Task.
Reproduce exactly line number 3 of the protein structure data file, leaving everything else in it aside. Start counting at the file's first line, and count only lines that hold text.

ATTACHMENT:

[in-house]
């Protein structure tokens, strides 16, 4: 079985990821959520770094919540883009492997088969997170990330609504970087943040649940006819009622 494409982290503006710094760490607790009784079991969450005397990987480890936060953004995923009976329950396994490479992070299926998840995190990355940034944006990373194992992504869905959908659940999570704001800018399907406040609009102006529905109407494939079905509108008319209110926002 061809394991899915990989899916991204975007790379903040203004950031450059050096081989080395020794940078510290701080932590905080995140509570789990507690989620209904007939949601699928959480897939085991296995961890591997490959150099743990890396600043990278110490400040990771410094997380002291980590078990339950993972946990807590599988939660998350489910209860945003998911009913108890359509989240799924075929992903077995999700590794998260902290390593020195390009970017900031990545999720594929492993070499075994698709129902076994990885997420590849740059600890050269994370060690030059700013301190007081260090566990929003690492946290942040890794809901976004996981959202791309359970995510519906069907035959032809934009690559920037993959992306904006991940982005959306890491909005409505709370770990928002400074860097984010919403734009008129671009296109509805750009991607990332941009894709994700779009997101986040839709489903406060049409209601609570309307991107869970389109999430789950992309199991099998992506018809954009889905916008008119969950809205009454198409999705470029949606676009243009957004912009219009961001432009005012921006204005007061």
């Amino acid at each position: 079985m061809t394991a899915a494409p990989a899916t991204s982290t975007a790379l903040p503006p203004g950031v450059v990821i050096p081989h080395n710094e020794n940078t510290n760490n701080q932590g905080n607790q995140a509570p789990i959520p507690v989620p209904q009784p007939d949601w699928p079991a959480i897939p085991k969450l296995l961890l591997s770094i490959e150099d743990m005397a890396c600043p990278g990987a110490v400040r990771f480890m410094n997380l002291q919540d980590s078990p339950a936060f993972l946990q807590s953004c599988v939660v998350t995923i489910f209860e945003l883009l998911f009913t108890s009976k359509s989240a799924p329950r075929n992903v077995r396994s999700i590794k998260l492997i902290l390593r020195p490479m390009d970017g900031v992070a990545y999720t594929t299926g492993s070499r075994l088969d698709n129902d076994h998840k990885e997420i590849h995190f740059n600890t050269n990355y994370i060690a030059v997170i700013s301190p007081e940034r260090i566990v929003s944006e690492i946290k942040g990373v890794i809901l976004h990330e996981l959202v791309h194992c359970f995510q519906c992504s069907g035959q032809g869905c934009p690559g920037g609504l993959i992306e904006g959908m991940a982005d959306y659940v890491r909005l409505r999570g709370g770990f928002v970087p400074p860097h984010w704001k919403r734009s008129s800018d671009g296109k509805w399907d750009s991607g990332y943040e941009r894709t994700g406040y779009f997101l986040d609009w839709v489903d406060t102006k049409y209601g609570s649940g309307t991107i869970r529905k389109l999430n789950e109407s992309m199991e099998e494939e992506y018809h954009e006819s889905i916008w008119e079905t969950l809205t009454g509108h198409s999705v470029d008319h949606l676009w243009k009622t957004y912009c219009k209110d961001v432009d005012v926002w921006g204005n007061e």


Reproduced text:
């Amino acid at each position: 079985m061809t394991a899915a494409p990989a899916t991204s982290t975007a790379l903040p503006p203004g950031v450059v990821i050096p081989h080395n710094e020794n940078t510290n760490n701080q932590g905080n607790q995140a509570p789990i959520p507690v989620p209904q009784p007939d949601w699928p079991a959480i897939p085991k969450l296995l961890l591997s770094i490959e150099d743990m005397a890396c600043p990278g990987a110490v400040r990771f480890m410094n997380l002291q919540d980590s078990p339950a936060f993972l946990q807590s953004c599988v939660v998350t995923i489910f209860e945003l883009l998911f009913t108890s009976k359509s989240a799924p329950r075929n992903v077995r396994s999700i590794k998260l492997i902290l390593r020195p490479m390009d970017g900031v992070a990545y999720t594929t299926g492993s070499r075994l088969d698709n129902d076994h998840k990885e997420i590849h995190f740059n600890t050269n990355y994370i060690a030059v997170i700013s301190p007081e940034r260090i566990v929003s944006e690492i946290k942040g990373v890794i809901l976004h990330e996981l959202v791309h194992c359970f995510q519906c992504s069907g035959q032809g869905c934009p690559g920037g609504l993959i992306e904006g959908m991940a982005d959306y659940v890491r909005l409505r999570g709370g770990f928002v970087p400074p860097h984010w704001k919403r734009s008129s800018d671009g296109k509805w399907d750009s991607g990332y943040e941009r894709t994700g406040y779009f997101l986040d609009w839709v489903d406060t102006k049409y209601g609570s649940g309307t991107i869970r529905k389109l999430n789950e109407s992309m199991e099998e494939e992506y018809h954009e006819s889905i916008w008119e079905t969950l809205t009454g509108h198409s999705v470029d008319h949606l676009w243009k009622t957004y912009c219009k209110d961001v432009d005012v926002w921006g204005n007061e």